is basically impossible unless you have hardcore machinery.
Like things called in a quarry with unfancy names like 'crusher' and 'grinder'...
 
Dale Hodgins
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Here's a jaw crusher in action. Notice that the rocks would all make nice paving. My potato shaped glacial rock would never go through so smoothly.

https://www.youtube.com/watch?v=5evRPYNUjsk

If you got really good at this sort of fiddle pissing, it might be possible to earn $5 an hour minus expenses. Reminds me of the economics of fiddling with a wood chipper.
 
Seth Wetmore
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Look op paul staments on mycillium running. TED.COM ted talks. Fungi break down rock into solluable minerals. As well as make any rock dust you add soluable. You need a catalyst for the mineral to go into sollution or it is a waste of time. Only add things you know you need. When in doubt do nothing and think it through before making a decision based loosly on possibilities. Your soil is what it is and what you add. Some things are toxic or could change the PH dramatically. I have made very exspensive errors that cost me upwards of $6,000 before I knew it. Be savy. Try simple things first. look to the professionals. Mimic nature.
Have a great time. plant variety.
 
Seth Wetmore
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Another note concerning health hazards.
People who work in rock, stone, or other minerals that require being crushed pulverized, cut, etc have to use safety equipment.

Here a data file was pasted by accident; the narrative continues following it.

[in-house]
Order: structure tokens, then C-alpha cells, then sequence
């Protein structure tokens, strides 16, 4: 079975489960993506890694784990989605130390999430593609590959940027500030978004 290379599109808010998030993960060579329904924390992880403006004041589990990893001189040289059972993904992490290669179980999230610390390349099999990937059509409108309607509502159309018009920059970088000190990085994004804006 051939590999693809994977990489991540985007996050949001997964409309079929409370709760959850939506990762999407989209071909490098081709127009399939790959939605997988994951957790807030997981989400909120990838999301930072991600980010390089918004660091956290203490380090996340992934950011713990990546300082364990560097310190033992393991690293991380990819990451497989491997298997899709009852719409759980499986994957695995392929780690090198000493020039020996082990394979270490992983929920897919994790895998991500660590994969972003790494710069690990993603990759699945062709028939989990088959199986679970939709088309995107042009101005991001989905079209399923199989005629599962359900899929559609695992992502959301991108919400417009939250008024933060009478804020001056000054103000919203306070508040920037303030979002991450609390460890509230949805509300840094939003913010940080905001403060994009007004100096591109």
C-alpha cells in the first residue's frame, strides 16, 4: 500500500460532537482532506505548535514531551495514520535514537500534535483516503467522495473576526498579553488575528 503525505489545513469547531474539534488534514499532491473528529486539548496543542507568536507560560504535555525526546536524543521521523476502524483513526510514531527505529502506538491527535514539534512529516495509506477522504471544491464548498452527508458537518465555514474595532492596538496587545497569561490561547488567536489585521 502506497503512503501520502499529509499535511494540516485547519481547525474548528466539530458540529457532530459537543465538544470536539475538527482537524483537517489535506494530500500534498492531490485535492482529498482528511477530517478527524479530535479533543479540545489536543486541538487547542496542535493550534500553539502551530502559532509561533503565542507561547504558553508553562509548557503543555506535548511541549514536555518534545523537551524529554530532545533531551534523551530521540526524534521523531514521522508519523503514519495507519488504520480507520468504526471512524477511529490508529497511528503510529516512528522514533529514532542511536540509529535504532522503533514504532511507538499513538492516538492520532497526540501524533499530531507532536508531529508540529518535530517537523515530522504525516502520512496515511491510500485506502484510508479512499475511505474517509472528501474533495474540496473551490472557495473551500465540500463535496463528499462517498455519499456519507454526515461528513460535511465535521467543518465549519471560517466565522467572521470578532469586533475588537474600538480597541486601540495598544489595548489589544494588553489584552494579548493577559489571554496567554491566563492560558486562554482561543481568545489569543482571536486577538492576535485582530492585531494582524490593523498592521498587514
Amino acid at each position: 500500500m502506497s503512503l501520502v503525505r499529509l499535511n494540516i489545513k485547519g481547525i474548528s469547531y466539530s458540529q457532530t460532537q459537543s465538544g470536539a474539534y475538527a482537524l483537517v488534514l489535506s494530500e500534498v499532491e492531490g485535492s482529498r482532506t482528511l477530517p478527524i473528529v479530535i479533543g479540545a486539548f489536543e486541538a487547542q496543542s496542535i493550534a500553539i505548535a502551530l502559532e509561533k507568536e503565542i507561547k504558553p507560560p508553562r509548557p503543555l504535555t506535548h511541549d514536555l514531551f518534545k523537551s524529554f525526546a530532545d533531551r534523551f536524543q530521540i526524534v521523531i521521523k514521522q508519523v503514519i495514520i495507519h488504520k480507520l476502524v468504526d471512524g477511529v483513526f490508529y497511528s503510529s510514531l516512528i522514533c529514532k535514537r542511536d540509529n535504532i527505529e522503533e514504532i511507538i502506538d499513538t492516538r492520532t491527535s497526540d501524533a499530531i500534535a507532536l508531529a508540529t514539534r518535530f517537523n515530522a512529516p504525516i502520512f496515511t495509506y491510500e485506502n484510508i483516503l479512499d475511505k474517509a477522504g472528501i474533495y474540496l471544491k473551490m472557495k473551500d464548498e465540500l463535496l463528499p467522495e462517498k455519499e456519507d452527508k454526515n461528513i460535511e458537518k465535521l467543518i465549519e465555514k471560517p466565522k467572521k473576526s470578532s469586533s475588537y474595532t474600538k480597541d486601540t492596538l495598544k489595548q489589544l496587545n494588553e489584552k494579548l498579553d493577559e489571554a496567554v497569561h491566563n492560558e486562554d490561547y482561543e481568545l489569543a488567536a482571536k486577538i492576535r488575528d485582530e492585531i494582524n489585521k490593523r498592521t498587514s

Respirators: N-95 dust masks or better. Half masks with replacable cartidges are the best. Some rocks contain very fine particles think Asbestos. Silicosis. pnemonia, bronchitis, enphazema. <probably all spelled wrong LOL. But this is serious.
Eye protection: Use eye protection if you are useing tools to break down rocks. Rock particles move very fast/ faster than you can blink. The pieces can not be pulled out by a magnet they have to be cut out from the eye. I have had metal particles cut out from my eye and it is not a fun experience.
Heavy equipment use. Heavy equipment designed to break down rock. I would have someone arround to be there in the event I got injured. So a second person would be required while you are operating such equipment. Also such equipment should not be arround children. So maybe just taking the rock to a professional is better than having the equipment.
Have a great day
 
Johnny Niamert
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Location: Colo
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I've decided against 'making my own' since studying the geology around me more.

The typical soil around here is about 10-12" (on average) top soil, then a layer of caliche, and then there is a good thick layer of very sandy alluvium of widely varied parent material. Although the sand is not 'flour' consistency, I will be using it from the tailings of a root cellar pile laying around. I collected soil for a test, but my biggest use of the sand should be adding to compost piles, as the soil should have acceptable mineral levels.

Thanks for the input.